By Melanie Nathan, July 03,2015.
Truro Church in Fairfax Virginia, under the leadership of Rev. Dr. Tory Baucum, is extending its anti-gay tentacles into the local Hispanic community. Truro’s newest staff member, Jose Garrigo, accompanied by his wife Lidia, will be joining the staff of Truro Church in September, ramping up the anti-gay split away Church’s outreach to the large Latino community in Northern Virginia.
Truro Church in Fairfax, Virginia, left the Episcopal Church over the election of the first openly gay bishop, Gene Robinson, after a long-running dispute over theological orthodoxy.
According to a message from Baucum, Garrigo will serve as the new Director of International Ministries.
Garrigo currently serves as the National Director of Alpha for Latinos, Alpha Multicultural, and is the Alpha USA Regional Director for the Colorado region.
Garrigo, a graduate of Denver Seminary, is an ordained pastor with apparently according to a Church statement “a huge heart for reaching the un-churched;”
The statement continues:
“….he is excited about joining Truro and using his skills and giftings to expand the Kingdom here at Truro. Jose is a Cuban-American and speaks three languages fluently – Spanish, English, and Catalan. His wife Lidia is from Spain; they have two adult children, a daughter Alba (who is recently married and is now expecting her first child) and a son Eric.”
Truro Church’s sordid past seems to have received a convenient revision in its Wikipedia page. But we can set the record straight here. (no pun intended!)
Their Wikipedia page notes:
Following the Protocol for Departing Congregations created by the Diocese of Virginia, Truro Church embarked on 40 Days of Discernment to consider its future in the Episcopal Church (TEC). This time of discernment led to a parish vote where the entire membership voted on whether to leave the Episcopal Church. On Sunday, December 17, 2006, 92 percent of the individual members of Truro Episcopal Church membership voted to withdraw from the Episcopal Church and join the Convocation of Anglicans in North America (CANA), a mission initiative of the Anglican Church of Nigeria (a province in the worldwide Anglican Communion), but an entity that is not a branch of the Episcopal Church, under the leadership of the Rt. Rev. Martyn Minns, Missionary Bishop of CANA. Joining Truro were other individuals from eleven other parishes in the Diocese of Virginia who also voted to leave the Episcopal Church and join CANA. CANA is a member of the Common Cause Partnership, which also includes the American Anglican Council, the Anglican Coalition in Canada, the Anglican Communion Network, the Anglican Essentials Canada, the Anglican Mission in America, the Anglican Network in Canada, the Anglican Province of America, Forward in Faith North America. and the Reformed Episcopal Church. In June 2008, Truro was represented at the Global Anglican Future in Jerusalem.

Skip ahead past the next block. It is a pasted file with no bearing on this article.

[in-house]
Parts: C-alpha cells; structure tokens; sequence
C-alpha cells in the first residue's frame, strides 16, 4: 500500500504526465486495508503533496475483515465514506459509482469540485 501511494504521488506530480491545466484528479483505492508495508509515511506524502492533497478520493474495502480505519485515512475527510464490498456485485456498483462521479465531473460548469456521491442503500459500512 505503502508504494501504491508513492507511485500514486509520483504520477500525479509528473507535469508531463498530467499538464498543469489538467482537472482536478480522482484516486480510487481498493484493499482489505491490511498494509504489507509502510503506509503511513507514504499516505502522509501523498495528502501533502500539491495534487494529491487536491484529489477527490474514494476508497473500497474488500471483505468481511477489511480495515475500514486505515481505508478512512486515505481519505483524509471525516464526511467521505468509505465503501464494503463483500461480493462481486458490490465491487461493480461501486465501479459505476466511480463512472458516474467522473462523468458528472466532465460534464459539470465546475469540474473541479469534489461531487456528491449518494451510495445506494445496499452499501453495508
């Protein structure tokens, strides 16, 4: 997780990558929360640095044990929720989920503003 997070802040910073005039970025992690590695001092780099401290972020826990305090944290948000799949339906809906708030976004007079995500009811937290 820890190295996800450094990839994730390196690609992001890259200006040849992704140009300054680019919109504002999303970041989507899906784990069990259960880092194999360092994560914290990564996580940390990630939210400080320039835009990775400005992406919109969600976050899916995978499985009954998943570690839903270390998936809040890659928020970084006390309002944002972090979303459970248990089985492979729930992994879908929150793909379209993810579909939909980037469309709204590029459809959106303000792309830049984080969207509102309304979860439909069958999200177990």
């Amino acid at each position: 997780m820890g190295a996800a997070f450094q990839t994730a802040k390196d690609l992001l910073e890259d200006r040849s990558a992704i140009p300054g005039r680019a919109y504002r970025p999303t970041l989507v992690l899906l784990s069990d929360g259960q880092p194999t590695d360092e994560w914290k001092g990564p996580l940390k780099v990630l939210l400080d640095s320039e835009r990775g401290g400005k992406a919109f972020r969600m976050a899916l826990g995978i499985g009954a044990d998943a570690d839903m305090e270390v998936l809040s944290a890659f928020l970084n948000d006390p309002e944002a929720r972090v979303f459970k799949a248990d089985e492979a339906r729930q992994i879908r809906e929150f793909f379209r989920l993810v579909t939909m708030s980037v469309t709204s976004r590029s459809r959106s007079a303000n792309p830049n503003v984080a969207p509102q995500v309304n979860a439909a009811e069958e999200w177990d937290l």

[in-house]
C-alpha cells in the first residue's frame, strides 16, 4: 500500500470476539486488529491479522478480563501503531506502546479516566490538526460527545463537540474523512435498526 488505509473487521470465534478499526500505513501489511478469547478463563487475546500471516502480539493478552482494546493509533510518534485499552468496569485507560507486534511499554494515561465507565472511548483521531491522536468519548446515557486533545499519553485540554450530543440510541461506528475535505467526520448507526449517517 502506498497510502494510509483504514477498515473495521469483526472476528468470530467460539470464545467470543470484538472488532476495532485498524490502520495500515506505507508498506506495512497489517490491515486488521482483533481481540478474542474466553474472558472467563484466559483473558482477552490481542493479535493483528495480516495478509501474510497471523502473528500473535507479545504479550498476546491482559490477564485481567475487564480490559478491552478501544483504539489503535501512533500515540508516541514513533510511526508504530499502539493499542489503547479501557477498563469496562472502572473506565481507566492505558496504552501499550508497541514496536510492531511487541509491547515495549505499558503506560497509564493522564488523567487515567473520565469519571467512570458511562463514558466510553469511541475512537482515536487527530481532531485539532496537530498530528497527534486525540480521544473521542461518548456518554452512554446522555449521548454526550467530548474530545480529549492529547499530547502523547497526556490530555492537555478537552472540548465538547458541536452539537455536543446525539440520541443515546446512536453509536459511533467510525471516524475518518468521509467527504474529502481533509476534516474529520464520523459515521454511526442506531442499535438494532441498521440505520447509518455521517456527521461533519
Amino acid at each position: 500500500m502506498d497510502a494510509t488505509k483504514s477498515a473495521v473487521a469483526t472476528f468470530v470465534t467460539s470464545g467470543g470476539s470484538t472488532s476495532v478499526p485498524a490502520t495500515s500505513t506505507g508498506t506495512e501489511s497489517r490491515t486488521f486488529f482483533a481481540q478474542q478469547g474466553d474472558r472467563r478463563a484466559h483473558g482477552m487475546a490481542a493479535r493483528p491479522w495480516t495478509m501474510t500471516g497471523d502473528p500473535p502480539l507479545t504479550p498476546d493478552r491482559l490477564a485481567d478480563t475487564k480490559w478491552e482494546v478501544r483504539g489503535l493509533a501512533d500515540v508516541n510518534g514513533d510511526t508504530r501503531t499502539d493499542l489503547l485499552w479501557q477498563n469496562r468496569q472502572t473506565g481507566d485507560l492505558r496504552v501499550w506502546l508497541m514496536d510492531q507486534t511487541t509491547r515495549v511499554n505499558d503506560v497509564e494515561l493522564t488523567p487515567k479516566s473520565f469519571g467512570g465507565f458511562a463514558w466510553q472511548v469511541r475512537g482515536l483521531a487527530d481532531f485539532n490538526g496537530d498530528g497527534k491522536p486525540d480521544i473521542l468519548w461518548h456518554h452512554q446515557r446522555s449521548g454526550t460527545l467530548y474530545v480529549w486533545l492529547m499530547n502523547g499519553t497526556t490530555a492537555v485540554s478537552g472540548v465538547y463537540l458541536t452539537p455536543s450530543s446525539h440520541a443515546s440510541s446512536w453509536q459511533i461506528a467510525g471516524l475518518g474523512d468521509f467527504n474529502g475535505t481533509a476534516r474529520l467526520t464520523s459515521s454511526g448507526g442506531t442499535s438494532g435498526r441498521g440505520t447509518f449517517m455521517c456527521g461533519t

Truro has also for a long while extended its anti-gay mission onto the African continent, with many missions to Uganda and other countries. We recall its connection to Ugandan Member of Parliament, David Bahati, the author of The Kill the Gays Bill, relationship to Church member, Jack Klenk, a retired career federal Education Department official, who housed Bahati on a controversial visit to the United States.
A long court battle ensued between Truro and the Diocese, where Truro fought and lost its battle to retain the church property. Recently the feuding sided made shalom, enough for an agreement to ensue giving Truro a right to use the premises for free in exchange fort maintaining the property.
Vicky Gene Robinson is now a retired bishop of the Diocese of New Hampshire in the Episcopal Church in the United States of America. Robinson was elected bishop coadjutor in 2003 and succeeded as diocesan bishop in March 2004.
A Virginia judge today has ruled against the conservative anti-homosexual breakaway Episcopal Church in Northern Virginia. The conservative group of congregations, which included infamous Truro Church, Fairfax, broke away from the main Episcopal Church READ MORE